Electronic ERD - Mummers' Play from Romsey, Hants

Compiled by E.C.Cawte, A.Helm & N.Peacock. Online ed.: P.T.Millington

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From John Latham, Collection for a History of Romsey, Hampshire (see Latham, n.d.). Reproduced by permission of the Trustees of the British Museum. (The manuscript is undated; The Dictionary of National Biography states that Latham went to live in Romsey in 1796, and that he died in 1837. Presumably this text dates from late during this period.)

In Romsey among other Places this Mummery is kept up, for about Christmas, & for [blank in original] days after, 6 or 8 Lads, or more, dress themselves in a Manner in wch the Shirt is ever uppermost decorated with Ribbons of various Colours tied about their arms waist & legs. The Christmas Mummers performed by y grown Boys of Romsey in fancy dresses - act y following Scene

Welcome Welcome old father Christmas
    In comes old Father Christmas
Welcome or welcome not
I hope old Father Christmas will never be forgot
    Rome Rome I do disdain
For after comes St George & all his noble Train
and in this Room there shall be shown
The finest Battle that ever was known
Between St Geo. & ye Turkish Knight

    Enter St. George - who says

In come I Saint George Saint George
That valiant Man of courage bold
all with my Sword and Spear I won 10 Crowns of Gold
I fought the fierce Dragon and brought him to slaughter
and by this means I won the King of Bohemia's Daughter

    Enter Turkish Knight

In come I the Turkish Knight
    old England for the fight
I will fight St George that valiant Man of courage bold
and if his Blood is hot I'll quickly make it cold.

    They fight & St George vanquishes T. Knight.

St George then Says

I am a little Man that talks very bold
much like a Lad that I have been told
Therefore draw out thy Sword & fight, pull out thy Purse & pay -
Satisfaction I will have before I go away

Turkish Knight

Spare Me St Geo: & do not cut Me down

St George

Oh, I'll cut thee down and thou shalt rise no more
Then forfeit thy life to make a Store.
Gentn & Ladies walk out & see what Miracles I've done.
I've cut & slain my Father down all by y Evening Sun.
Oh Doctor Doctor is there an Italian Doctor lately come from Spain.
    To heal ye Sick & raise ye dead again.
Oh yes, there is an Italian Doctor lately come from Spain
To heal ye Sick & raise ye dead again.

    Doctor appears

Oh Doctor what canst Thou cure


I can cure ye Itch P. Palsy & Gout
and raging Pains that run both in & out
Broken Legs & arms, if any Man shall break his Neck
I will set it again, and have nothing for my Pains

    To y Doctor

Oh Doctor what is thy Pay


Ten Guineas is my Fee, but 10 pds I will take of thee

    Take it -


Ive got a little Bottle in y Band of my Breeches called
Elecampane - applies it saying Rise, Beau Champion,
& fight again (The T. Knight rises up) & says

The Dragon is my Enemy, to quietly end ye Strife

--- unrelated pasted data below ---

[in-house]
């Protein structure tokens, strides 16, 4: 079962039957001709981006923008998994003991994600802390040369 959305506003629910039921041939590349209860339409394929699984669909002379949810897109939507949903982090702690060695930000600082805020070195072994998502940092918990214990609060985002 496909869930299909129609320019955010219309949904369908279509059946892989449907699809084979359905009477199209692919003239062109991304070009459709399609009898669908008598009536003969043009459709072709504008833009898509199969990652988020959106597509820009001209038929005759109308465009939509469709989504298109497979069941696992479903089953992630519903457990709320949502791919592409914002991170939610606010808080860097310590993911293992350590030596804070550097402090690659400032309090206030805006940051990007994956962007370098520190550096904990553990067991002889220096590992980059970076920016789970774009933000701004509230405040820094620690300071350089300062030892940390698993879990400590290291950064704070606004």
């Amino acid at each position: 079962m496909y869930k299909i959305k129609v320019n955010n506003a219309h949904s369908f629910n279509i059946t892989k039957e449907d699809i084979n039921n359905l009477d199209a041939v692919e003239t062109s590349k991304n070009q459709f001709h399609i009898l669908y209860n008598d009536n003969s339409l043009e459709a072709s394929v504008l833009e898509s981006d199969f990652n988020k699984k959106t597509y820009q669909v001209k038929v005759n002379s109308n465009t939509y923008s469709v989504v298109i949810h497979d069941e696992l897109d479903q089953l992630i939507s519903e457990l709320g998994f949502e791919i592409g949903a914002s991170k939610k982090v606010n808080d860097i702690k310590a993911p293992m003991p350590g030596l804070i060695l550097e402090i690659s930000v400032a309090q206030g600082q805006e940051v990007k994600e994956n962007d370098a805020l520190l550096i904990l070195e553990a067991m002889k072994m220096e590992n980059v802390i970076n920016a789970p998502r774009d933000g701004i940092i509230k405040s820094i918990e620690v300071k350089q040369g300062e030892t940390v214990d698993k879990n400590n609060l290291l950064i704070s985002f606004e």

I'll crop his wings, He shall fly no more,
St George shall end his Life.

    Enter Cut & Star

In come I cut & Star - just come from ye bloody War
I & seven more will beat eleven Score.
Marching Men of War, many Battles I have Seen
Many Battles I have been in for St Geo. our King.

    Enter Poor & Mean - He Says

In come I poor and Mean, hardly worthy to be seen
Christmas comes but once a Year
When it comes it brings good Cheer
Roast Beef, Plum Pudding & mince Pye
no body loves them better than I
a Mug of yr Christmas Ale will make us dance & sing
& money in our Pockets is a very fine Thing.

    Enter Bold Slasher

In come I Bold Slasher, Bold Slasher is my Name
with my Sword & Buckler by my side I hope to win this Game
what Man, what Man comes under my bloody Hand
I cut him and slay Him as small as dust
and send him to ye Cook's Shop to make Pye Crust

    Enter Twing Twang

In comes Twing Twang, Lieutenant of ye Press Gang
I press all these bold Mummers & send them aboard
a Man of War - To fight the French & Dutch
& Spaniards also

    Enter Jolly Jack

In come I Jolly Jack with my Wife & Children at my Back
when she comes she only Says
Gent. & Ladies give me what You please

Exeunt omnes, saying

I wish You a merry Christmas, & a happy new Year
a pocket full of Money & a Cellar full of Beer.

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Notes on the above:

This is one of the oldest complete texts we have, apart from the 'Revesby' manuscript discussed on p.26. Because of its age it is interesting in that it presents no unusual features, compared with more modern texts. The characters are similar to those in many other plays, and the series after the cure is common. St George has the boast from the chapbook version (see p.28) though the King of Egypt has become the King of Bohemia. Very similar lines are all that is recorded of the Exeter text (1738).

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© 2007, E.C.Cawte, N.Peacock & P.Millington ( Rev. 22-Nov-2007